2.9. TLC Analysis

Thin-layer chromatography (TLC) was used to evaluate the extracts using several eluents and detection solutions [65]. TLC analysis was carried out using 5 mg of extract diluted in 1 mL of ethyl acetate. Silica gels (5 × 20 cm) were used for sample separation. Using hexane: ethyl acetate (80:20) as the eluent, essential oils, flavonoids, and antioxidants were separated from the extract. Essential oils are identified using an anisaldehyde solution. Flavonoids are isolated using NP/PEG or boric acid and oxalic acid in ethanol.

3. Results and Discussion

3.1. Phytochemical Screening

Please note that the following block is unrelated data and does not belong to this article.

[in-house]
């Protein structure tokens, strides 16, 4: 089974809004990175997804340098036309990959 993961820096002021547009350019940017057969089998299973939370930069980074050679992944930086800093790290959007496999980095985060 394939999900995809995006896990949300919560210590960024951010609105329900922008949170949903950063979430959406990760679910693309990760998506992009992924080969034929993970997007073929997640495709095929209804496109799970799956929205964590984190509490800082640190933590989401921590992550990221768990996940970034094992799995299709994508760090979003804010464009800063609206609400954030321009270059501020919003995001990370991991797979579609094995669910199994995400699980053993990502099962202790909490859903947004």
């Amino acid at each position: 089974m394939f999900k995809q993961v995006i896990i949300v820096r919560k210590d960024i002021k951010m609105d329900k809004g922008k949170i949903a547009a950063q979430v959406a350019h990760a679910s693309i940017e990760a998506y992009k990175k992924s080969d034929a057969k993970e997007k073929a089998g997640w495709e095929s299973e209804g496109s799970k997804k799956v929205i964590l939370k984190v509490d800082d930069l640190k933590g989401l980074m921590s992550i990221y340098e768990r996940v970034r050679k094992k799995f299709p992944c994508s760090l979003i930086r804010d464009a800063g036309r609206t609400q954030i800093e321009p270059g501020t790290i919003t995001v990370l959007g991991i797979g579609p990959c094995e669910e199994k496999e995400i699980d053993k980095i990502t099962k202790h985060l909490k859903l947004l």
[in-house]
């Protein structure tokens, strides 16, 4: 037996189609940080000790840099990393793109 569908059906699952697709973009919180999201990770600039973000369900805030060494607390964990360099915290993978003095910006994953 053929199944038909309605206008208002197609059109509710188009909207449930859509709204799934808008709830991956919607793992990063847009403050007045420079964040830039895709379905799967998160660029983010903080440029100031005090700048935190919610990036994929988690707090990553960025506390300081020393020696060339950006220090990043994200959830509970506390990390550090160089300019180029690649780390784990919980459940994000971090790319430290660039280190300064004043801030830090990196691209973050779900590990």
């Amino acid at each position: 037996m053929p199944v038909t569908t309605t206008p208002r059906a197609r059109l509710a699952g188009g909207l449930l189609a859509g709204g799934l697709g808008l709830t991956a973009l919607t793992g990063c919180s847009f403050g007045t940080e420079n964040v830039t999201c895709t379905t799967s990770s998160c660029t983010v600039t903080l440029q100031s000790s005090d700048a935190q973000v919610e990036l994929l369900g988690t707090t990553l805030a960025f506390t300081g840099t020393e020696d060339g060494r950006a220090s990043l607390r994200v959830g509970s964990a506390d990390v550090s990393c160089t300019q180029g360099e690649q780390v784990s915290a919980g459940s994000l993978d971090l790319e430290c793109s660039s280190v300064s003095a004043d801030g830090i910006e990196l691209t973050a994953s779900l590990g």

This study was conducted to identify some of the major secondary metabolites found in the leaves of Psidium guajava Linn, including tannins, phenols, saponins, flavonoids, steroids, terpenoids, and alkaloids. The phytochemical screening indicated that tannins, phenols, flavonoids, alkaloids, saponins, and terpenoids were identified in the extract. However, glycosides were not identified in the GL extract as shown in Table 1. Amino acids and proteins were also detected in the guava leaf extract. Research revealed that the protein content of GL is 9.7% (dry basis) [66]. Thomas et al. [67] found that GL contained 8.4 mg of amino acids and 16.8 mg of protein per 100 g measured by ninhydrin and Lowry’s methods, respectively. Since GL is a high source of proteins, carbohydrates, and dietary fibers, it can be used as a novel and sustainable food source [68]. GL is a very good source of several macro- and micronutrients, as well as bioactive compounds, which are beneficial for human health. GL has a moisture content of 82.47%, 103 mg of ascorbic acid, 3.64% ash, 0.62% fat, 18.53% protein, and 1717 mg gallic acid equivalents (GAE)/g total phenolic compounds [69]. Kim et al. [70] found several health-promoting carbohydrates in GL such as fucose, rhamnose, arabinose, galactose, glucose, mannose, and xylose. Fucose is crucial for host–microbe interactions, selectin-mediated leukocyte-endothelial adhesion, and blood transfusion responses [71]. GLs are abundant in minerals such as calcium, potassium, sulfur, sodium, iron, boron, magnesium, manganese, and vitamins C and B. GLs are an excellent choice for human nutrition and animal feed to reduce micronutrient deficits due to their enhanced Mg, Na, S, Mn, and B concentrations [72]. According to Thomas et al. [67], 100 g of GL contains 1660 mg Ca, 360 mg P, 1602 mg K, 13.50 mg Fe, and 440 mg Mg per 100 g of GL (dry weight). It also contains 103 mg and 14.80 mg per 100 g DW of vitamins C and B, respectively.